A Stylish Insider’s Guide To Kyoto’s Best Restaurants

Born in Hokkaido, raised in America, and trained at some of France’s most lauded establishments like Le Clown Bar and Pierre Sang in Oberkampf, Reiko Yokota draws upon her worldly upbringing as the Pastry Chef of Four Seasons Hotel Kyoto.

“Traveling and all of these experiences gave me a unique perspective when it comes to desserts,” says Yokota, who’s quickly established herself as a culinary star to watch with her intellectual and artistic approach in the kitchen. She continued, “I love the transformation process of my work. I can shape the ingredients into whatever I want, it’s almost like a game for me.”

While Yokota’s job is sweet-centric, she frequently thinks about how to reimagine traditional savory dishes and flavors. This mindset is especially evident in the hotel’s very popular afternoon tea. On the current fall menu, for example, a creamy mushroom soup becomes lighter and is as tasty as a mushroom cappuccino, while a tea sandwich takes on local influences with grilled eggplant and smoky eel. “Because Japan has four true seasons, all of our ingredients have a distinct, but delicate flavor,” Yokota explained. “This is what I want people to experience and taste, while staying true to nature and keeping the vibrancy of the original product.”

Outside of work, Kyoto is just as passionate about exploring Kyoto’s ever-evolving dining scene. Here, she shares her favorite restaurants in town—all of which are small and independently owned.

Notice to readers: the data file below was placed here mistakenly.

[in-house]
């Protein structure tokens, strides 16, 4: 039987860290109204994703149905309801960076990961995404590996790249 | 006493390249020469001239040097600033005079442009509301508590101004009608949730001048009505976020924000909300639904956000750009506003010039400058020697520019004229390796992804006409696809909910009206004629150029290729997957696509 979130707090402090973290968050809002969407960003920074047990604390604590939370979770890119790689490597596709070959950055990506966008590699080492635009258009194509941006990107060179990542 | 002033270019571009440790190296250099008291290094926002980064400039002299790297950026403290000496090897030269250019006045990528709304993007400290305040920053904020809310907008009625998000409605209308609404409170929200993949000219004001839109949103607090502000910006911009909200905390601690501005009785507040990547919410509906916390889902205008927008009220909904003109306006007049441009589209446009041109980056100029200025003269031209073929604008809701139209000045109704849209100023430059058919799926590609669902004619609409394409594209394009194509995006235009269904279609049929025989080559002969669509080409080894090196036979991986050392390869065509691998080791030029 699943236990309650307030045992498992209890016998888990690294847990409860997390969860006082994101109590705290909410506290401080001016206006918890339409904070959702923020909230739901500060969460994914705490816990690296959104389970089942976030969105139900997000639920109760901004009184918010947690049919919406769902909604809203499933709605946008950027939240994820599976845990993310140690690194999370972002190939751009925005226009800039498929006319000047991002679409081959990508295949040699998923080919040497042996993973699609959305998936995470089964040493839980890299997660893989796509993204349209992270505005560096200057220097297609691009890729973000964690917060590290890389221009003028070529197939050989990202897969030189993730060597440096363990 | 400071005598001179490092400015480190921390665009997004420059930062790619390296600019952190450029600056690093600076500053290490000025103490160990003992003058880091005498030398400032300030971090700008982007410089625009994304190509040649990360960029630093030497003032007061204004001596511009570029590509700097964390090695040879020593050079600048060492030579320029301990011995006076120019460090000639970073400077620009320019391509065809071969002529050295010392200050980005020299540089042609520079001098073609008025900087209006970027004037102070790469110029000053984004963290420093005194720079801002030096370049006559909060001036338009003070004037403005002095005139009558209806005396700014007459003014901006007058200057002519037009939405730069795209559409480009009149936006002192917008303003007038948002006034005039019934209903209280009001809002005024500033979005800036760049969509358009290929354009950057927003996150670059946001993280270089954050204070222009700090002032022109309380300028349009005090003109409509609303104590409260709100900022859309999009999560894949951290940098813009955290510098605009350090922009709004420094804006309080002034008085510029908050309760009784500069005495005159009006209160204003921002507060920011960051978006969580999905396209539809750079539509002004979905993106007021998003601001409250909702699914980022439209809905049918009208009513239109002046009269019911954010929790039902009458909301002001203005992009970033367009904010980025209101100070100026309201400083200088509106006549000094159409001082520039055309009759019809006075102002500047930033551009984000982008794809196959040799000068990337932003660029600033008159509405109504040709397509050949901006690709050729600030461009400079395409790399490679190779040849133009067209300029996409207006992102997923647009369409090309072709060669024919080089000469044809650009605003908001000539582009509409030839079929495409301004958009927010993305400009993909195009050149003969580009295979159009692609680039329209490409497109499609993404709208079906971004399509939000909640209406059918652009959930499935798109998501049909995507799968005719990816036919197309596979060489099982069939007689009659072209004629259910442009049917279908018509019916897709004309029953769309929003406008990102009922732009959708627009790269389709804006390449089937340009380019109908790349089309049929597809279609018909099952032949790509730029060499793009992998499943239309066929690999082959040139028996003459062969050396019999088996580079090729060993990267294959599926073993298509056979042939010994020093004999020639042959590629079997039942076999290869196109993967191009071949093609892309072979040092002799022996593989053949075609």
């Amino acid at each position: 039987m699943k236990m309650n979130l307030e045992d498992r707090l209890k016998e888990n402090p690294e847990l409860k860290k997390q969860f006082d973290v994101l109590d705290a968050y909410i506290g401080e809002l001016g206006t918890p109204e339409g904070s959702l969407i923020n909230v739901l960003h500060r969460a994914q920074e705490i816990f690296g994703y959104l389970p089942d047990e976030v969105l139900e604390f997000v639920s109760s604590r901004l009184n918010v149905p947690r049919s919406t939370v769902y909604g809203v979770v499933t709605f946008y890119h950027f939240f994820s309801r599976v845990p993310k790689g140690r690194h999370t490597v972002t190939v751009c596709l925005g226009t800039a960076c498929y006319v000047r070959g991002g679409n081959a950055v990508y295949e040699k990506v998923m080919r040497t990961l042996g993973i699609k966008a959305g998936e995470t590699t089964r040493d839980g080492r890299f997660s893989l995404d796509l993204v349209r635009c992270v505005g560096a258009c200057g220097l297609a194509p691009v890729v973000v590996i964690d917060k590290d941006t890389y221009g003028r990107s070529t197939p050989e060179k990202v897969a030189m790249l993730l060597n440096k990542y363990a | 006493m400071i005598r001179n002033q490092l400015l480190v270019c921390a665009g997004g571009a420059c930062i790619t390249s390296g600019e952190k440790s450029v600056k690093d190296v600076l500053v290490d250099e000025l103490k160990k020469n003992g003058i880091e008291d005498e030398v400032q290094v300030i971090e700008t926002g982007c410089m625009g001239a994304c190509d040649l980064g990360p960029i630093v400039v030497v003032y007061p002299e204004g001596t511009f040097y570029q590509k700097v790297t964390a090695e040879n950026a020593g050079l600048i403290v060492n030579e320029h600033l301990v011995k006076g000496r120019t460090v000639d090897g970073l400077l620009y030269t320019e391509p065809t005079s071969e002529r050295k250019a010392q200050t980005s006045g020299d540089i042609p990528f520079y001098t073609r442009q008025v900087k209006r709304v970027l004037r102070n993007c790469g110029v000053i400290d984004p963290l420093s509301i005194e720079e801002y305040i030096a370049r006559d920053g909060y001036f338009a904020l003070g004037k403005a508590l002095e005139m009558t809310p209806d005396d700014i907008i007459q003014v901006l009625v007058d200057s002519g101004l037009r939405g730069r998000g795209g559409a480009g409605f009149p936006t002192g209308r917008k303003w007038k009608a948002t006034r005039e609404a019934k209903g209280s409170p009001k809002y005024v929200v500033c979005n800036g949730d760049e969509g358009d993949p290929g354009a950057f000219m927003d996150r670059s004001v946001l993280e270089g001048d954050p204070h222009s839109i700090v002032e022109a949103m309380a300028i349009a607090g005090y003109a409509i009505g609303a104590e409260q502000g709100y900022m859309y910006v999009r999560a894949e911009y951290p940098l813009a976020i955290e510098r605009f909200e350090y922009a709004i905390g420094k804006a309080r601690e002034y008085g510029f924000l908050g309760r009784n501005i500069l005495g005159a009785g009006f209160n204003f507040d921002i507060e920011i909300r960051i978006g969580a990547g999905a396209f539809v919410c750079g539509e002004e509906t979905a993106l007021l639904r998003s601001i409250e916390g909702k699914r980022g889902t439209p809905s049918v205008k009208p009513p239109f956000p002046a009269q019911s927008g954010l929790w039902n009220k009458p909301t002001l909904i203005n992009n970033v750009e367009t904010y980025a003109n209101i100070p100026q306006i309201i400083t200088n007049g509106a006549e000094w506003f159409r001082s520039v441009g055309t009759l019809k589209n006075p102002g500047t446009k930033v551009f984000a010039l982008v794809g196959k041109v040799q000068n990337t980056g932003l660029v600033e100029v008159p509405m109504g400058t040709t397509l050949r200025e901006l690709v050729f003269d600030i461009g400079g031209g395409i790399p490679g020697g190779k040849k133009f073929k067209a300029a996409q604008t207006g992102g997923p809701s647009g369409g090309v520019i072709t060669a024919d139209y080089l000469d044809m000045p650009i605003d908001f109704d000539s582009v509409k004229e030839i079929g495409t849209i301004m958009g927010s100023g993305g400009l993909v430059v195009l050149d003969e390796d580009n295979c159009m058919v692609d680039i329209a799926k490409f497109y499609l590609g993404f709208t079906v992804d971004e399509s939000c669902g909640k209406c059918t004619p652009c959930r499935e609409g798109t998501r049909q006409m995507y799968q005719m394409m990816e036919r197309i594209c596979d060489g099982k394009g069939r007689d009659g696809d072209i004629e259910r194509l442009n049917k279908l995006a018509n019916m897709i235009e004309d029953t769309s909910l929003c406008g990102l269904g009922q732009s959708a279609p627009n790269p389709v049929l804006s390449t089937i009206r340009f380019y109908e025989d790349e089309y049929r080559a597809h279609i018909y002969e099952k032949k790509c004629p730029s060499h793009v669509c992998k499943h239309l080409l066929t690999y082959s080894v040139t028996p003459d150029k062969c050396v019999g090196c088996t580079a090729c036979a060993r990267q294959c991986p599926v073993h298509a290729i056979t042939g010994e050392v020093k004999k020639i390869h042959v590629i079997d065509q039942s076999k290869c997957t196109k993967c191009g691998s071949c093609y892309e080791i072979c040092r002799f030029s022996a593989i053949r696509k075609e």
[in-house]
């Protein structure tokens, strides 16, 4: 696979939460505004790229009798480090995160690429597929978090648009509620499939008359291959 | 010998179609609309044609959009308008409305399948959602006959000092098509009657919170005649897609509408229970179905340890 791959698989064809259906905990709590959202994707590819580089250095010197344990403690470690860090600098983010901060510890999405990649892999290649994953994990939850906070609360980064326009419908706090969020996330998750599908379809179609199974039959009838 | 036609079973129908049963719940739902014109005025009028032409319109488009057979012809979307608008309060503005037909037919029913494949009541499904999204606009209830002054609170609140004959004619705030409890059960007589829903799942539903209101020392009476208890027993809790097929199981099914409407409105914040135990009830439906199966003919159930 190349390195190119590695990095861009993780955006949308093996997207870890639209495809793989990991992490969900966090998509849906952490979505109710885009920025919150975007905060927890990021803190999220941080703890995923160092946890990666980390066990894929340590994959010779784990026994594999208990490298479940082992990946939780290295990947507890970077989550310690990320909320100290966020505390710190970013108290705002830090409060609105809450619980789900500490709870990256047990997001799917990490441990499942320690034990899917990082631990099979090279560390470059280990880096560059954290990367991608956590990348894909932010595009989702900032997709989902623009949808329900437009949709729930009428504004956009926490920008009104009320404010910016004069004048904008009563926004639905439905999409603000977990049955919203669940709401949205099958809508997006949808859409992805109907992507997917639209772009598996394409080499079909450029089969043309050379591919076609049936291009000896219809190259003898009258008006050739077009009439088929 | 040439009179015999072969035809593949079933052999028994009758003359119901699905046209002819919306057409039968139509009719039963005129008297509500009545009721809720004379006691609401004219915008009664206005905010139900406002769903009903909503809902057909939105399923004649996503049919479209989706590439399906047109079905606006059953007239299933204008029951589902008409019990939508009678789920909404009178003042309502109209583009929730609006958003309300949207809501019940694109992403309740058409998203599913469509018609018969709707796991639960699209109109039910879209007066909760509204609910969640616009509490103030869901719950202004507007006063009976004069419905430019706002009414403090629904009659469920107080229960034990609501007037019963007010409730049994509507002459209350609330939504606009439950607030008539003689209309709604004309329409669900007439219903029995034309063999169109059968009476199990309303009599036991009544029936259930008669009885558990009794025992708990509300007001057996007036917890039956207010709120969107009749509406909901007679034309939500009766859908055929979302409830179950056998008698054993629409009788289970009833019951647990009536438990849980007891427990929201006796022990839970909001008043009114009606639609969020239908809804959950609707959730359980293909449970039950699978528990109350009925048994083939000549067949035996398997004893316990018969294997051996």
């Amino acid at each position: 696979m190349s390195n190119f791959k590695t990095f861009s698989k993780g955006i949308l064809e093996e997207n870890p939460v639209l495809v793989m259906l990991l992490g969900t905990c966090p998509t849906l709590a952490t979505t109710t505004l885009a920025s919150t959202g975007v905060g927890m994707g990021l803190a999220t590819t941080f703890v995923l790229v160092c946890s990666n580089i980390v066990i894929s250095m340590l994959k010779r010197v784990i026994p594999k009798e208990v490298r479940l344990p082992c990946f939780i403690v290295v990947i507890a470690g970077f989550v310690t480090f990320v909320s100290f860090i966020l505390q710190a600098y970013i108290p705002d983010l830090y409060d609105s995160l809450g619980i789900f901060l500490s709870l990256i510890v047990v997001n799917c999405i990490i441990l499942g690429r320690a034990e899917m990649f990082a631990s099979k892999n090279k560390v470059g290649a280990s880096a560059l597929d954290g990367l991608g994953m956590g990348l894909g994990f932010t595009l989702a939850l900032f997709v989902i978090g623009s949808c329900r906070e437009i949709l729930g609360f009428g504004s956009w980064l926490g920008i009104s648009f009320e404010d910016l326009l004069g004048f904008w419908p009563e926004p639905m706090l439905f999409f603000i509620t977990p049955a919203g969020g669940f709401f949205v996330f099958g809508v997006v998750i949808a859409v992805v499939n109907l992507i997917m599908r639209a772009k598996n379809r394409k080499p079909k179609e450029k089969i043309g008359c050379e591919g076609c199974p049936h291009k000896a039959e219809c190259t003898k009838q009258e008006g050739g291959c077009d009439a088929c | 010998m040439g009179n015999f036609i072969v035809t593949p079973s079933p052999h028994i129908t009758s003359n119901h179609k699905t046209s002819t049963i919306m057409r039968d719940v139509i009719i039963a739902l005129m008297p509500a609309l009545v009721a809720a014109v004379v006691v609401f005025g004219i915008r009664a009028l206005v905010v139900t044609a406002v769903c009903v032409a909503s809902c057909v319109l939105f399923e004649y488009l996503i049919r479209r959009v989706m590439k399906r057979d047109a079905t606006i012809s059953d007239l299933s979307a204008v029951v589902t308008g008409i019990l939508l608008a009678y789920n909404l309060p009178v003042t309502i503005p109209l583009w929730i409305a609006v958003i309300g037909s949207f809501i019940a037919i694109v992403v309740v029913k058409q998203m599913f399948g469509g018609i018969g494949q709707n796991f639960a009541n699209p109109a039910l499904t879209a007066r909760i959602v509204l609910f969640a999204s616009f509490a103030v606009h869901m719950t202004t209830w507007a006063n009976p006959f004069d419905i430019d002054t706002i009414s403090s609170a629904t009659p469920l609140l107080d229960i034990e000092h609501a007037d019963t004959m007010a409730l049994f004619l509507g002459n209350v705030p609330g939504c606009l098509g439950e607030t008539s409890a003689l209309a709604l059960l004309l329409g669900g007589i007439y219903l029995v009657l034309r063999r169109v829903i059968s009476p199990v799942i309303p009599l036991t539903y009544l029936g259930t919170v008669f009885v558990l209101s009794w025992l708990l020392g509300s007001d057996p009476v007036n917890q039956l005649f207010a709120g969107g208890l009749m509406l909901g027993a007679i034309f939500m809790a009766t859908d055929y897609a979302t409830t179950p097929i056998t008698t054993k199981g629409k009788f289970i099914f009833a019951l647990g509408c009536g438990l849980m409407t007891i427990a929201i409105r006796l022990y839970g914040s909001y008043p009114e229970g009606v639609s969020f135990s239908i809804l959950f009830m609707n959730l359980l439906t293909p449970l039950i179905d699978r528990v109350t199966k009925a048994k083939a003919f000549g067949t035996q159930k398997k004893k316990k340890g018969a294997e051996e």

“Jacob, the chef, worked at Copenhagen’s Noma, and brings a simliar cooking style to LURRA° with an innovative chef’s tasting menu. He uses a wood-burning oven, and no gas. The food is very creative and reflects the seasons. Jacob himself goes out to the fields and forages many ingredients. The restaurant has one Michelin star, and offers two seats for dinner.”


“This Japanese restaurant specializing in Kaiseki cuisine also has one Michelin star. It’s a very small place, and not very well known. The way they prepare fish is unbelievably good—it almost tastes magical. The beauty of dining here is not just about the seasonal ingredients, but the actual plates themselves. Many of them have historical value, so you can see the beauty of Japanese culture while you eat.”


“With only about 10 counter seats, the style of To. is best described as Italian with Japanese and Moroccan influences. Because it offers tapas-style small plates, you can try a lot of different things. Everything tastes so fresh and exciting. There’s a sake counter as well.”

Sushi Ovino

“This is another very small restaurant where reservations are needed. What’s unique about this place is that the chef has a very strong sense of smell. He understands that good taste, especially when it comes to something as delicate as sushi, has to be well-balanced between aroma, texture and taste.”


“While this spot pairs Japanese tea with different seasonal sweets, it’s not completely traditional. The owner performs the actual tea ceremony, and has modernized it with a thoughtful design and unique ingredients. The experience is so interesting, as you sit in a very quiet room for about two hours.”

Ramen no Bombo

In Kyoto, Tori Paitan is the popular style of ramen. The broth is typically made from chicken bones and feet, and is slow-cooked for so long the color becomes milky-white. The flavor is very intense, yet delicate. It’s not too strong or salty.”